It’s A Magical World: A Calvin and Hobbes Collection

Writer / Artist
It’s A Magical World: A Calvin and Hobbes Collection
Calvin and Hobbes It's a Magical World review
  • UK publisher / ISBN: Sphere - 978-0-7515-1720-0
  • North American Publisher / ISBN: Andrews McMeel Publishing - 978-0-8362-2136-7
  • Volume No.: 11
  • Release date: 1996
  • UPC: 9780836221367
  • Contains adult content?: no
  • Does this pass the Bechdel test?: no
  • Positive minority portrayal?: no

It’s A Magical World is the eleventh and final collection of Calvin and Hobbes, the newspaper strip by Bill Watterson that by this point was without question one of the all-time classics, as well-loved and recognisable as Krazy Kat and Peanuts (both of which Watterson cites as being big influences on him). In a highly unusual move for a newspaper cartoonist, he chose to discontinue this strip before it grew stale for him and the magic drained from his characters. This was a radical decision for anyone selling as many books as Watterson was at this point, but it was entirely in keeping with his desire to keep the quality of his work as high as possible. He didn’t compromise on any detail of the strip’s production and kept control of everything, a factor that was also behind his decision not to license his characters for the usual merchandising tie-ins of animation, toys and advertising.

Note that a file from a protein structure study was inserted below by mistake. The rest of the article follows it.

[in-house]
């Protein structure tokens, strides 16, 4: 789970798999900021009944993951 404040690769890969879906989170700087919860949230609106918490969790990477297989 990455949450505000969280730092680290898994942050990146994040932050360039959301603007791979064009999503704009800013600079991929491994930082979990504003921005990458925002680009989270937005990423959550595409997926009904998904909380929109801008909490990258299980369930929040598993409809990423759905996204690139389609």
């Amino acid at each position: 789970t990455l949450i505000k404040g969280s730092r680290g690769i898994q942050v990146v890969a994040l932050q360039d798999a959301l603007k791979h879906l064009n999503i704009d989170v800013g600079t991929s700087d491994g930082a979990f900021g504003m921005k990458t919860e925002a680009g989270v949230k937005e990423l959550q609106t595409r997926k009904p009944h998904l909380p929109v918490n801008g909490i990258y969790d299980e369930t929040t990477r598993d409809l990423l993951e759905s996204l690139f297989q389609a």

The level of creativity and original humour in this last collection is as high as ever, but there is a definite air of contemplation over proceedings, and the energy feels a little mellower. Could it be that Calvin is growing up a little? If so, Suzie Derkins definitely hasn’t noticed. But in other areas, things are shifting. Rosalyn the babysitter actually arrives at a kind of truce with Calvin this time around and we see a lot more of his parents outside the family home without him. The calm, thoughtful atmosphere extends to the last few strips that Watterson will ever write for Calvin and Hobbes. The quiet minimal style of the final Sunday page feels as if the snowy white edges of the winter landscape are a metaphor for the thousands of pages that these characters inhabited over their time in newspapers and book collections. It’s a lovely way to send the two friends off into the ether, and this volume is a strong end to the series that will probably send readers immediately back to an earlier book to start over again.